Controlling the bandwidth is key for a rate controlled protocol such as ACP 142. Note that this value is set in bytes per second. When operating over STANAG 5066, rate control is provided by the modem (STANAG 5066 Server) Flow control is asynchronous, and so rate should be set to a value where flow control will work without extra data being sent (i.e., not too fast).

Isode M-Switch enables configuration of the bandwidth for operation over IP. If the rate is set too low, network bandwidth may be wasted. If set too high, packets will end up being dropped, leading to retransmission, with associated inefficiency and delay.

If the network is being shared, this should be set according to bandwidth allocated to the application. If the network is not being shared, bandwidth should be set to slightly less than the underlying network bandwidth.

ALGORITHM:

If (STANAG 5066) THEN 128 kbits/sec
ELSE IF (IP-OVER-STANAG 5066) Then 60% Typical Bandwidth
ELSE 80% Typical Bandwidth

Satellite 256 kbps Satellite 9600 bps UHF 56 kbps VHF 9600 bps HF 2400 bps HF 300 bps
205 kbps 7680 bps 45 kbps 7680 bps 128 kbits/sec 128 kbits/sec

Retransmit (RE-TRANSMISSION_ TIME)

In operation without data loss, message transmission is initiated with an Address PDU (to indicate recipients) and then as sequence of data PDUs. After the last data PDU, an ack will be received from all recipients.

This timer is set by the sender when the last PDU of the message is sent. This timer is designed for three situations:

  1. When no data is received by a recipient. Here the approach is to send the message again.
  2. If no acks are received by the sender. This might be due to network conditions or an EMCON situation that the sender is not aware of. Again, the approach is to send the message again.
  3. If the initial address PDU is lost. If this happens, the receiver is not able to send acks, so the address PDU must be sent again.

Note that this timer is not intended to deal with partial data loss. This is handled by receiver timers described later.

After this timer goes off, an Address PDU will be sent, followed by the Data PDUs after an optional delay described in the next section.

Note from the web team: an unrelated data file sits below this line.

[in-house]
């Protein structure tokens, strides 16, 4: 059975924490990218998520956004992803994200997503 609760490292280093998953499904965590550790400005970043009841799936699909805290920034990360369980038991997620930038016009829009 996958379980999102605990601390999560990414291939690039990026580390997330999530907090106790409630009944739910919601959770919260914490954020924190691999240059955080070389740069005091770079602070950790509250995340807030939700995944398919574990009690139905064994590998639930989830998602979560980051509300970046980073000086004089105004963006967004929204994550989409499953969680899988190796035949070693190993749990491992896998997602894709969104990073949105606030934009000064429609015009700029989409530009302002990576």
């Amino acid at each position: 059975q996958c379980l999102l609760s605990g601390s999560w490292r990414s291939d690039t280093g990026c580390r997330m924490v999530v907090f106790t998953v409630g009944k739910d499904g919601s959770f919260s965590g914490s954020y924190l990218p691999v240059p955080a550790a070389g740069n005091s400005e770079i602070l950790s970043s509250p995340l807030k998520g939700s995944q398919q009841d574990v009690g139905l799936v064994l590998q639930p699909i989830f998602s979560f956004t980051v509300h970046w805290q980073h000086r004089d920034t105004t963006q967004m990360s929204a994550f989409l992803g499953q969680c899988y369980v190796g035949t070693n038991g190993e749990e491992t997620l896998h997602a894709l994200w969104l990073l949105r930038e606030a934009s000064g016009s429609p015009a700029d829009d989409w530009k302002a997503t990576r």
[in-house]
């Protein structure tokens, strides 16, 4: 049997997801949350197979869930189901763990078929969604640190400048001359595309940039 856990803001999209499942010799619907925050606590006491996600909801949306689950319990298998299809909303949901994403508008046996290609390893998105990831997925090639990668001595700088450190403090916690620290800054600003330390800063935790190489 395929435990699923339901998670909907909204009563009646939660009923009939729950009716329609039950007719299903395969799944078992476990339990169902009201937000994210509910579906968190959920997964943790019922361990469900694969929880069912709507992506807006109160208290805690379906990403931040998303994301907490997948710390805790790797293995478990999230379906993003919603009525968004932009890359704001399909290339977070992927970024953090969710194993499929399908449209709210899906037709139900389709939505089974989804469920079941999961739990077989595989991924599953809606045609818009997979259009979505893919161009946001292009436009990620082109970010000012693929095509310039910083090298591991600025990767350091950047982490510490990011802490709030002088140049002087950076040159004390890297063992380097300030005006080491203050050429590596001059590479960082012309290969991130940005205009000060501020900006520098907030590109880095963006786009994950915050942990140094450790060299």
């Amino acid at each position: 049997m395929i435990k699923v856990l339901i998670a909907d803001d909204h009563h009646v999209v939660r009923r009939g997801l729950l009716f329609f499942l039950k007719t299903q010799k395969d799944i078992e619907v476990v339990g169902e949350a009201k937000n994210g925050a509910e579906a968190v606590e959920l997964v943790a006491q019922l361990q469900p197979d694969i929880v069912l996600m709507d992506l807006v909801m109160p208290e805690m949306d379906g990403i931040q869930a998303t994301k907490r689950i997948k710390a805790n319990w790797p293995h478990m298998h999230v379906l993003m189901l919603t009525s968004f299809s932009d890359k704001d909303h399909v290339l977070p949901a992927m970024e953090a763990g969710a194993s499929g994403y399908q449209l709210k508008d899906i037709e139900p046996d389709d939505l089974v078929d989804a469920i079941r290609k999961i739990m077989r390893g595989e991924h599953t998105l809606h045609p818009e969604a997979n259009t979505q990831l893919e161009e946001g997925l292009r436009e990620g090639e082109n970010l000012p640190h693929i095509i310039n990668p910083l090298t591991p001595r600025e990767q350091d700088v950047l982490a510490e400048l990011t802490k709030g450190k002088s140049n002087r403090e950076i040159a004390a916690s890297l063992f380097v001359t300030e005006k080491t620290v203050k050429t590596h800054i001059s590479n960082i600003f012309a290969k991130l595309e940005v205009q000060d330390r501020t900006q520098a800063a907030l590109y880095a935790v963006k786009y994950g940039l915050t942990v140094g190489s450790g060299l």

If this value is set too low, bandwidth may be wasted due to repeat transmission . If set too high, overall latency will increase, in the event of address PDU loss or total message loss on first transmission. For HF, this interval is set on the basis of a reasonably short turnaround time at the end of message transmission.

ALGORITHM:

IF (HF) THEN 30
ELSE IF (min link speed < 28 kbps) THEN 20
ELSE 10

Satellite 256 kbps Satellite 9600 bps UHF 56 kbps VHF 9600 bps HF 2400 bps HF 300 bps
10 20 10 20 30 30

Retransmission Delay Time

This is an optional sender side timer, introduced in ACP 142(A). After an Address PDU is sent following the retransmit timer described above, this delay is added before retransmitting the message data. The benefit of this delay is that if the reason for the timer going off is loss of address PDU, the retransmission of the address PDU will trigger Acks from the receiver. This in turn will avoid resending the message.

We recommend to set the basic retransmit timer fairly aggressively and this timer conservatively, as retransmission of address PDU is a small additional cost and retransmission of the entire message is a high cost.

ALGORITHM:

IF (HF) THEN 180
ELSE IF (min link speed < 28 kbps) THEN 20
ELSE 10

Satellite 256 kbps Satellite 9600 bps UHF 56 kbps VHF 9600 bps HF 2400 bps HF 300 bps
10 20 10 20 180 180

Backoff factor (BACKOFF_ FACTOR)

The retransmission described above backs off exponentially according to this factor. For example if the backoff factor is 2, and retransmit interval is 10 seconds, then retransmit intervals will be 10, 20, 40, 80, 160 etc. Backoff factor needs to be 1 or greater.

If the backoff factor is set too low, bandwidth will be wasted when transmission is blocked and an excess number of address PDUs will be queued, each of which will need to be acknowledged. If the backoff factor is set too high and the early address packet retransmissions are lost, then the very long later intervals may lead to message delay.

ALGORITHM:

IF (HF) THEN 2
ELSE IF (VHF/UHF) THEN 1.5
ELSE 1.2

Satellite 256 kbps Satellite 9600 bps UHF 56 kbps VHF 9600 bps HF 2400 bps HF 300 bps
1.2 1.2 1.5 1.5 2 2

Max Missing (MM)

This controls the maximum number of missing PDUs that can be reported in an Ack. It should set to a value that does not require the Ack PDU to be split. The consequences of varying this are unclear.

ALGORITHM: 20

Satellite 256 kbps Satellite 9600 bps UHF 56 kbps VHF 9600 bps HF 2400 bps HF 300 bps
20 20 20 20 20 20

Ack Respond (ACK-PDU_ TIME)

After the receiver transmits the final ack, it expects to get an Address PDU confirming that the message is cleared. If it does not get this, the Ack is resent according to this timer.

Setting this too low will waste bandwidth due to extra Acks and Address PDUs sent in response. Setting this too high will cause the clearing of message status to be delayed and may lead to message retransmission. As the cost of sending multiple acks is much lower than message retransmission, this timer should be set more aggressively than sender side retransmission timers

ALGORITHM:

IF (HF) THEN 120
ELSE IF (min link speed < 28 kbps) THEN 20
ELSE 10

Satellite 256 kbps Satellite 9600 bps UHF 56 kbps VHF 9600 bps HF 2400 bps HF 300 bps
10 20 10 20 120 120

Last PDU Timer

This is a receiver side timer, set as an estimate of when the Last PDU will arrive. It provides receiver side protection on loss of data. This is set as the higher of two values: